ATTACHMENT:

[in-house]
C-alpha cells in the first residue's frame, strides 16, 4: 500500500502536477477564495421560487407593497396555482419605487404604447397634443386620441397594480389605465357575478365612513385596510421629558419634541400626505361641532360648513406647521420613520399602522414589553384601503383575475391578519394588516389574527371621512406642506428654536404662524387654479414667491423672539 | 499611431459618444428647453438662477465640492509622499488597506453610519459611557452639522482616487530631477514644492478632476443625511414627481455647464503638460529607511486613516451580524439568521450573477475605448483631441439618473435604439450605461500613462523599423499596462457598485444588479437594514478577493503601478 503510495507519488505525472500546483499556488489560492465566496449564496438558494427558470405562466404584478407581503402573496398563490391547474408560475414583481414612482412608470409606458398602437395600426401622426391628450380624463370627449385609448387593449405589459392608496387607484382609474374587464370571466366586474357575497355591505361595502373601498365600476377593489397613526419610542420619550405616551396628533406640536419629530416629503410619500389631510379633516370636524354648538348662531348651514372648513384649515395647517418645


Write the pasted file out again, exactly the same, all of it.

[in-house]
C-alpha cells in the first residue's frame, strides 16, 4: 500500500502536477477564495421560487407593497396555482419605487404604447397634443386620441397594480389605465357575478365612513385596510421629558419634541400626505361641532360648513406647521420613520399602522414589553384601503383575475391578519394588516389574527371621512406642506428654536404662524387654479414667491423672539 | 499611431459618444428647453438662477465640492509622499488597506453610519459611557452639522482616487530631477514644492478632476443625511414627481455647464503638460529607511486613516451580524439568521450573477475605448483631441439618473435604439450605461500613462523599423499596462457598485444588479437594514478577493503601478 503510495507519488505525472500546483499556488489560492465566496449564496438558494427558470405562466404584478407581503402573496398563490391547474408560475414583481414612482412608470409606458398602437395600426401622426391628450380624463370627449385609448387593449405589459392608496387607484382609474374587464370571466366586474357575497355591505361595502373601498365600476377593489397613526419610542420619550405616551396628533406640536419629530416629503410619500389631510379633516370636524354648538348662531348651514372648513384649515395647517418645